Fans suggest a Cardassian series with Garak in the lead!

Discussion in 'Star Trek: Deep Space Nine' started by Lynx, Mar 16, 2021.

  1. Sci

    Sci Admiral Admiral

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    I seem to remember A Stitch in Time leaving lots of unfilled time in Garak's backstory. It's been a long time since I read it, so I may be wrong, but I don't think the idea that he might have infiltrated the Federation at some point automatically contradicts the novel.

    Yeah, but there again we might get the benefit of another brilliant actor. That's not so much a "disadvantage" as it is a creative decision with both pros and cons.

    I mean, that's a feature, not a bug. There is a point where a creator has to acknowledge that it's questionable whether or not a mass audience of millions of people will be able to connect to a primary character wearing a rubber face as well as they would to a main character where we can see the actor's face.
     
  2. Jayson1

    Jayson1 Admiral Admiral

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    People like Saru and besides this is Trek. Rubber faced aliens is kind part of the franchise.
     
  3. Sci

    Sci Admiral Admiral

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    Saru is not the series lead, and in particular he's not the primary character of a show explicitly built around that one main character.
     
  4. Lynx

    Lynx Vice Admiral Admiral

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    I can find such a scenario acceptable, as long as they don't mess up an established timeline too much.

    I read A Stitch In Time for the second time this winter and I don't think that there were so much unfilled time in it to make room for a longer assignment in the Federation.

    As for rubber faces, if it is Garak, then he should look like Garak and behave like Garak. I mean, would people accept a series where Picard is disguised as a Romulan and behave like a Romulan for several seasons? I have my doubt about that.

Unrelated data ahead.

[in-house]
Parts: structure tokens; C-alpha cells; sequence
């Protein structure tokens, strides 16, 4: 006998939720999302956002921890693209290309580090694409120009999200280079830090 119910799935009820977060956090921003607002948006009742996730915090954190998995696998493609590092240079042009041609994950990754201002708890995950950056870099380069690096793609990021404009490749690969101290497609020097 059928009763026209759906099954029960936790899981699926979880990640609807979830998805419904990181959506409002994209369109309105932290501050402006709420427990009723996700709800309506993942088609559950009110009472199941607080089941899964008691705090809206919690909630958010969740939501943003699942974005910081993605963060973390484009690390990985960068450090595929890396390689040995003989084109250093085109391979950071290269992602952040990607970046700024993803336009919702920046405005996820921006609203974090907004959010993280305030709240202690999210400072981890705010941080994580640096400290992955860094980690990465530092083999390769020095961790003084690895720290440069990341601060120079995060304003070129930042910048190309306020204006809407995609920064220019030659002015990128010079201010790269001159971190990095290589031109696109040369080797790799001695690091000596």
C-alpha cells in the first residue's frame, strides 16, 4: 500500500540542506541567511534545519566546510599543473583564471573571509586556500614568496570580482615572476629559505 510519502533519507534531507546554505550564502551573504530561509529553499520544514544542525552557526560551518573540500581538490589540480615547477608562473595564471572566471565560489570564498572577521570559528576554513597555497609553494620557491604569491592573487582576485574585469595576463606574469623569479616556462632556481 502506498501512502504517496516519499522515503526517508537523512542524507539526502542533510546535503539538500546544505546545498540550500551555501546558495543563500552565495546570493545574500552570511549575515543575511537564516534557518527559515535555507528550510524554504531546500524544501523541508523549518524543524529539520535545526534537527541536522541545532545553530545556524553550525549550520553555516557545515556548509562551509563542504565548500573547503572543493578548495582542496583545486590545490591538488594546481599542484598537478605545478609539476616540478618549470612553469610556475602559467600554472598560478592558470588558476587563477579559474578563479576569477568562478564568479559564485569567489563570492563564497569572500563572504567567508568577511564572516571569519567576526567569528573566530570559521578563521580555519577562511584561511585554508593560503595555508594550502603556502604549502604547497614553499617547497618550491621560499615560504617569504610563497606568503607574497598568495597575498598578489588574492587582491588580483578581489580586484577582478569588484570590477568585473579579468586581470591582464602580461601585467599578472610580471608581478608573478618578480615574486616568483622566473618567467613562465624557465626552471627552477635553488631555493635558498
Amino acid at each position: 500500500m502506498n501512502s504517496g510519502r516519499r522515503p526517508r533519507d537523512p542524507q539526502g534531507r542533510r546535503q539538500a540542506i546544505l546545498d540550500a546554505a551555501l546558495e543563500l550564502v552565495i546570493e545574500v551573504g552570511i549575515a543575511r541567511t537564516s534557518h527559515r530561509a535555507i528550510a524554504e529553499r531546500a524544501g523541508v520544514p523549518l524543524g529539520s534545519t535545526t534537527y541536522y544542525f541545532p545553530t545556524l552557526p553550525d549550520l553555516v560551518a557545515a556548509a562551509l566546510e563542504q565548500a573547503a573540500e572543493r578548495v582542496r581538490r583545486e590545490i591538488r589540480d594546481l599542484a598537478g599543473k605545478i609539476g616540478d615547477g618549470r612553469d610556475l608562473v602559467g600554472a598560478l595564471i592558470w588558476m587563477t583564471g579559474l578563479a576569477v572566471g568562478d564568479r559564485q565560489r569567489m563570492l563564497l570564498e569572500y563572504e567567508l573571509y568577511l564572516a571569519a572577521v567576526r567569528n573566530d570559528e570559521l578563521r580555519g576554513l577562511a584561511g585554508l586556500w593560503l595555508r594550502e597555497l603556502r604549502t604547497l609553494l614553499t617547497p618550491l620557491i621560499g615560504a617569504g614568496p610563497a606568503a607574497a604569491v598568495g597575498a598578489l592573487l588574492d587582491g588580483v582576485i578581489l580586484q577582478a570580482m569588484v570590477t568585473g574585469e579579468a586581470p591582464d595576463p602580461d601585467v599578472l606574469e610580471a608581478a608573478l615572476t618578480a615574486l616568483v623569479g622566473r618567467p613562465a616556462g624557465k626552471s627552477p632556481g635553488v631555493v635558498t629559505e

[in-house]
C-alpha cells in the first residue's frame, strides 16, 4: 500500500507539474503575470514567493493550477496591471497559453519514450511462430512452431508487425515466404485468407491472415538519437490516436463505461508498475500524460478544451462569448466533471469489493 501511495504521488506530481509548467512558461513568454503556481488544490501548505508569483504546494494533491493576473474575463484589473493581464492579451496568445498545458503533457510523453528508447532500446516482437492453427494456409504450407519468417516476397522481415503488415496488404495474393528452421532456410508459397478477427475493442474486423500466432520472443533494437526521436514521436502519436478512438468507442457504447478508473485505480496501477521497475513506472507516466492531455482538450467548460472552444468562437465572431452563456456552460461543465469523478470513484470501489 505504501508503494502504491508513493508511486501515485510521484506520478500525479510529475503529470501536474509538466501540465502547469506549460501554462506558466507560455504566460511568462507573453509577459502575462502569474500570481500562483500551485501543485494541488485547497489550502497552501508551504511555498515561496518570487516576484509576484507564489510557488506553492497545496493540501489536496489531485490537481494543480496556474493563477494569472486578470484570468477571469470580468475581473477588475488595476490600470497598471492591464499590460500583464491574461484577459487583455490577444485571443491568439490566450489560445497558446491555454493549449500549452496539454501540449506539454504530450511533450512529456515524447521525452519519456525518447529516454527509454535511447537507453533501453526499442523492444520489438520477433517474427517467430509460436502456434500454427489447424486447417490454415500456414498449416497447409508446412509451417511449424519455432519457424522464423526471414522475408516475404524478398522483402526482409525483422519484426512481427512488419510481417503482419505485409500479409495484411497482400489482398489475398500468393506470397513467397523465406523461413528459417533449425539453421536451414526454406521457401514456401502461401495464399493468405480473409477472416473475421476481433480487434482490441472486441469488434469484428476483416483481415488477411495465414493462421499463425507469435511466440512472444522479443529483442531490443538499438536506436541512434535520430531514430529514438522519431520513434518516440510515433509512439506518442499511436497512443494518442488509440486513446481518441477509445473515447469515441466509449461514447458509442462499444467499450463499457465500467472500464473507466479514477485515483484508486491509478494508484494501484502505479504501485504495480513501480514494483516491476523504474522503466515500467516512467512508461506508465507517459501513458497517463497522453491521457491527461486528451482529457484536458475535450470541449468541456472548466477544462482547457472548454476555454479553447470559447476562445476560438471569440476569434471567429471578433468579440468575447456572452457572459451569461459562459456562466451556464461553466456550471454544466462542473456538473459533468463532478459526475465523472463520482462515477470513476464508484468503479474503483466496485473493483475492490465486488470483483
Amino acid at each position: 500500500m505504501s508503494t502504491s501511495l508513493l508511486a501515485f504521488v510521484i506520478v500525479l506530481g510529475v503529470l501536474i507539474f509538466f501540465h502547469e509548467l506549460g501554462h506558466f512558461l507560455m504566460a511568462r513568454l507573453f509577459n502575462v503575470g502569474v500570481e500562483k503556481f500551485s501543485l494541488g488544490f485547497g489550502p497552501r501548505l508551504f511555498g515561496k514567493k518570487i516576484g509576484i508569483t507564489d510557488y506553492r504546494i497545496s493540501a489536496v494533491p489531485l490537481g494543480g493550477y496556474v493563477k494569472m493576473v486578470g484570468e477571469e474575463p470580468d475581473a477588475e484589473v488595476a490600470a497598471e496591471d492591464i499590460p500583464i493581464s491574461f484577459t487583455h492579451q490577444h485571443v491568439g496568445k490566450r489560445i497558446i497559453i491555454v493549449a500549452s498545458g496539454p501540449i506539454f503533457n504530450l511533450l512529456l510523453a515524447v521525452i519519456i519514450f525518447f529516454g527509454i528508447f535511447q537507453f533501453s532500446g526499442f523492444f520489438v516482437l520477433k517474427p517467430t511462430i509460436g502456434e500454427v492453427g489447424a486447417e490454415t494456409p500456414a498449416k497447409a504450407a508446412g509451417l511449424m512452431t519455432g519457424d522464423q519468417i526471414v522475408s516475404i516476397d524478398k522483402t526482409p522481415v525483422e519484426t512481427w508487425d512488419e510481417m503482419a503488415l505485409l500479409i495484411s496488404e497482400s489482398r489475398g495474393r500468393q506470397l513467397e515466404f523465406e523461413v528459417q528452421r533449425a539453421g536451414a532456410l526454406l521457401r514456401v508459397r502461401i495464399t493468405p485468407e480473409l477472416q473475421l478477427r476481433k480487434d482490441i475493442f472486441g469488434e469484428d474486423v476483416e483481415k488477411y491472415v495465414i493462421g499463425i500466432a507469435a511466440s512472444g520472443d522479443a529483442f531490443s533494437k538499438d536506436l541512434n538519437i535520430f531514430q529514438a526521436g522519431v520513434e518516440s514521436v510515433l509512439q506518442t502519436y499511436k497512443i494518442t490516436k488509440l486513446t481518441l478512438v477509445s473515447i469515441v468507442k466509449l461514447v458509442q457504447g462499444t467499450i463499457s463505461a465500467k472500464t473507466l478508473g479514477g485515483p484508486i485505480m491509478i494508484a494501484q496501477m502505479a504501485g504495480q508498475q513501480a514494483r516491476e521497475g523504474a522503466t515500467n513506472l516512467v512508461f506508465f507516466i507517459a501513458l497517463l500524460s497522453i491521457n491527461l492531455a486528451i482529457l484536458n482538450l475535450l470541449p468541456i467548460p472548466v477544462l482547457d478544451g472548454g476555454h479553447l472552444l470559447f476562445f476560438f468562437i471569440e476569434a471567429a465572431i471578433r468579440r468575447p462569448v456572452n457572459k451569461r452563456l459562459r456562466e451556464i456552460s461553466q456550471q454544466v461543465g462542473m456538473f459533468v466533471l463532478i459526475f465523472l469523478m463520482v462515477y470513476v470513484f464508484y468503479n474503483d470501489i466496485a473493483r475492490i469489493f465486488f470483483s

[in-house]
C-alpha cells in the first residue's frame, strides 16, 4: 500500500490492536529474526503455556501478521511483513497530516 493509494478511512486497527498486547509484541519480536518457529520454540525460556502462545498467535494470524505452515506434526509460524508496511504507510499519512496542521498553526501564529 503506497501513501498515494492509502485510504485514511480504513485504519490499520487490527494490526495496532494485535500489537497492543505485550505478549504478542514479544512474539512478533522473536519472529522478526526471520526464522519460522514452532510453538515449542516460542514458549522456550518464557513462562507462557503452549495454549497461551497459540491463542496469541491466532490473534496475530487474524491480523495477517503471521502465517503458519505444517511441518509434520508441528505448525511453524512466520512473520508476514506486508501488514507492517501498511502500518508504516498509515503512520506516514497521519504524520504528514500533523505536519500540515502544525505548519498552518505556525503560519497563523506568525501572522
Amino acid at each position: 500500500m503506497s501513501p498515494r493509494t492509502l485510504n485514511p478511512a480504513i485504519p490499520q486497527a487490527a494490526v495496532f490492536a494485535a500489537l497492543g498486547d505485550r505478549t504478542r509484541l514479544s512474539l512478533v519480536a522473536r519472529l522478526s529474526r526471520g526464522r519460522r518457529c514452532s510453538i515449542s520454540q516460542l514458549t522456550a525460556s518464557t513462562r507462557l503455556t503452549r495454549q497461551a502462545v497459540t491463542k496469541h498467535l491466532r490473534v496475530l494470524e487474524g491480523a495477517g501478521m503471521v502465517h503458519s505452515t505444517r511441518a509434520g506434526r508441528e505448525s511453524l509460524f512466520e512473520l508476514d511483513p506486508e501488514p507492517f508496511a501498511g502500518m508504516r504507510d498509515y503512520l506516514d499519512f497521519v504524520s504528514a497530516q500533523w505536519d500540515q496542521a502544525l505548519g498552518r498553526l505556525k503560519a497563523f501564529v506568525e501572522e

As for rubber faces and such, we had Worf for seven TNG seasons and Quark for seven DS9 seasons.
     
  5. Sci

    Sci Admiral Admiral

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    That is your creative choice, and it is a legitimate one. But the legitimacy of that creative choice does not mean this creative choice would succeed in attracting or retaining the kind of mass audience even niche web television programs need to survive. The producers of a television program have creative constraints, and one of them is that they can't make choices that alienate so many potential audience members (actively or passively) that the show can't survive financially.

    Bad comparison:

    1. Picard as a character is not a spy, and a show built around Picard is not going to be a spy show if it is true to the essence of him as a character.

    2. Romulan makeup is much less extensive than Cardassian makeup. Particularly if they go with the "Southern Romulan" makeup design that is just eyebrows and ears, that level of makeup is quite negligible.

    3. Garak is a spy, so doing a show about Garak inherently means doing a show about lying and about behaving falsely for long periods of time. I can frankly see creative opportunities where the creators could do episodes using the dichotomy between Garak's human appearance and his true Cardassian appearance (and his behavior in one role vs. another) are used to make deeper thematic points about the nature of truth, the nature of personal identity, and the concept of "masks," and it could even get a little meta with the human-vs-Cardassian face in-universe vs. out-universe. These are creative opportunities, not creative dilemmas. They may not be to your taste, and that's fine, but that doesn't make them illegitimate creative choices.

    As with Doug Jones's Saru, neither Michael Dorn's Worf nor Armin Shimerman's Quark were the primary characters on a TV show built around them as individual characters. They were both supporting characters in ensemble shows led by characters played by actors not wearing prosthetics.
     
  6. JirinPanthosa

    JirinPanthosa Admiral Admiral

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    Rubber faces aren’t a problem if they still have the full range of emotional expression. Humans will identify with anything with a face.

    Worried about attracting an audience just give Garak a close confidant with big breasts.
     
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  7. Jayson1

    Jayson1 Admiral Admiral

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    Hey if people can bond over Mando in SW where he wears a helmet like all the time they can bond over a character like Garak. Besides this one would basically be one targeted towards the old fans. Lots of its appeal would of course be nostiga. Something you can get away with in a limited series better than something you expect to have long multiple seasons. Plus if you have it confirmed he is LGQBT then that creates additional buzz and if it proves to be popular you might even get to extend extra years like what happened to Picard.
     
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  8. Batai

    Batai Lieutenant Red Shirt

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    What if Garak really is just a simple tailor?
     
  9. STEPhon IT

    STEPhon IT Commodore Commodore

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    And???

    ???

    Please continue?
     
  10. Sci